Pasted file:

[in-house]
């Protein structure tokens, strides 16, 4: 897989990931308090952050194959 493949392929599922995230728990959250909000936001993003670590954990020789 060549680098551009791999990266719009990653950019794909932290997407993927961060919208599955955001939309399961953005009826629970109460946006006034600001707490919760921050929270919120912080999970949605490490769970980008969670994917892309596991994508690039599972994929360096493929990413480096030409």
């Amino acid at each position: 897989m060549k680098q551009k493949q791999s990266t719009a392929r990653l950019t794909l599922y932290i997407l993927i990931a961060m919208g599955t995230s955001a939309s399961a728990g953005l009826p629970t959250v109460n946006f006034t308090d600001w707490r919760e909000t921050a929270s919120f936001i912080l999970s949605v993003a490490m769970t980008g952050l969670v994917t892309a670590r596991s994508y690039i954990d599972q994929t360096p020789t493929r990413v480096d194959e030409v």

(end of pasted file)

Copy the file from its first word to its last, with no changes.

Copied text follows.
[in-house]
């Protein structure tokens, strides 16, 4: 897989990931308090952050194959 493949392929599922995230728990959250909000936001993003670590954990020789 060549680098551009791999990266719009990653950019794909932290997407993927961060919208599955955001939309399961953005009826629970109460946006006034600001707490919760921050929270919120912080999970949605490490769970980008969670994917892309596991994508690039599972994929360096493929990413480096030409």
């Amino acid at each position: 897989m060549k680098q551009k493949q791999s990266t719009a392929r990653l950019t794909l599922y932290i997407l993927i990931a961060m919208g599955t995230s955001a939309s399961a728990g953005l009826p629970t959250v109460n946006f006034t308090d600001w707490r919760e909000t921050a929270s919120f936001i912080l999970s949605v993003a490490m769970t980008g952050l969670v994917t892309a670590r596991s994508y690039i954990d599972q994929t360096p020789t493929r990413v480096d194959e030409v």